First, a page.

Think of the things that keep you imprisoned in mitzrayim. Make a list. Write them down. And this Passover, choose one of them and free yourself. Celebrate the seventh day of Passover, the day of crossing through the Reed Sea, by singing a song of freedom from something in your past that enslaved you.

This is the message of Passover. Free yourself from the things that enslave your body and mind, physically, financially, emotionally, and intellectually.

Hebrew Words of the Month:

  • mitzrayim – Egypt
  • av’dut – slavery
  • heirut – freedom

Divre Harav – October/2019

R. Hananiah, the Deputy High Priest, says, “Pray for the welfare of the government, for if it were not for fear of it, one person would swallow one’s fellow alive.” Pirke Avot 3:2

Most weeks, we join together reading a prayer for our country in our Shabbat service. We do this to show gratitude that we live in a free country in which the laws protect us and ensure our freedom of religion. But similar prayers has been included in synagogue worship since 14th century Spain, in the form of a prayer for the king, asking God to help him and strengthen him against his enemies. Rabbi Hananiah’s instruction is based on a verse from the 6th century BCE prophet Jeremiah, who instructed Judeans in Babylonia to “seek the welfare of the city to which I have exiled you and pray to Adonai on its behalf; for in its prosperity you shall prosper” (29:7).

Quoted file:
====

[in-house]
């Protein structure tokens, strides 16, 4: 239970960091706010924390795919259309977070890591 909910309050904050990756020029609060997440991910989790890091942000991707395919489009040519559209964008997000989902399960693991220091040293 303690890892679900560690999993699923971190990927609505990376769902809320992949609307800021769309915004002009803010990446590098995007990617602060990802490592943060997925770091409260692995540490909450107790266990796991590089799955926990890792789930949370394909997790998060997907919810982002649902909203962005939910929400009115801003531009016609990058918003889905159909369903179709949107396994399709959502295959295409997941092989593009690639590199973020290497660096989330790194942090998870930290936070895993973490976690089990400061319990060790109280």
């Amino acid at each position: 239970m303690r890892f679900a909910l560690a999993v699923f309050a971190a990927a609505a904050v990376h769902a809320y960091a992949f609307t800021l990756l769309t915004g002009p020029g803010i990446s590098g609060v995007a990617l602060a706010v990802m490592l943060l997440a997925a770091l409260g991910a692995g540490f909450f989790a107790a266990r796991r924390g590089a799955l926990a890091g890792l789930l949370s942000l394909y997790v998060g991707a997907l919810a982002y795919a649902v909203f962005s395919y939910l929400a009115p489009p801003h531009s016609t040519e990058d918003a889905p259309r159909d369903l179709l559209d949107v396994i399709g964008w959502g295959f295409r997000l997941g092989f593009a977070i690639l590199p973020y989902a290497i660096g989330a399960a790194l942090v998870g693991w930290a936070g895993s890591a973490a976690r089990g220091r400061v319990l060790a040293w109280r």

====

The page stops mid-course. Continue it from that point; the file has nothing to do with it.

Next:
Such prayers recognize that for better or for worse, the Jewish community prospers when the government is secure and prosperous, or when the government is stable and adopts leading to economic growth and prosperity. Typically, though, they also recognize that all governments are imperfect, and conclude with a messianic hope for a world free of war in which all people live in friendship and freedom.

Rabbi Hananiah’s attitude towards government is guarded. First century Jews certainly didn’t love the Roman government who destroyed the Temple, but understood that a society without rules and the means to enforce them will devolve into chaos. In fact, among the seven basic laws of humankind (known as the Noahide laws) that Judaism believes are incumbent on all people, is a mitzvah to live in a community with established courts of justice.

With this in mind, I ask you to join us for services on Monday, October 21 at 9:30 a.m. for the holiday of Shemini Atzeret. Along with our regular Festival service and the Yizkor memorial service, following services we have invited members of the Grand Rapids Police Department to Kiddush, to thank them for their keeping an eye on our property and responding to our requests for special event coverage. Please join us to greet and thank them!

Hebrew Words of the Month:

  • Mishtara – police
  • Tzahal – an acronym for Tz’va Hagana L’Yisrael – Israeli Defense Force
  • Heil Ha’avir – air force
  • Heil Hayam – navy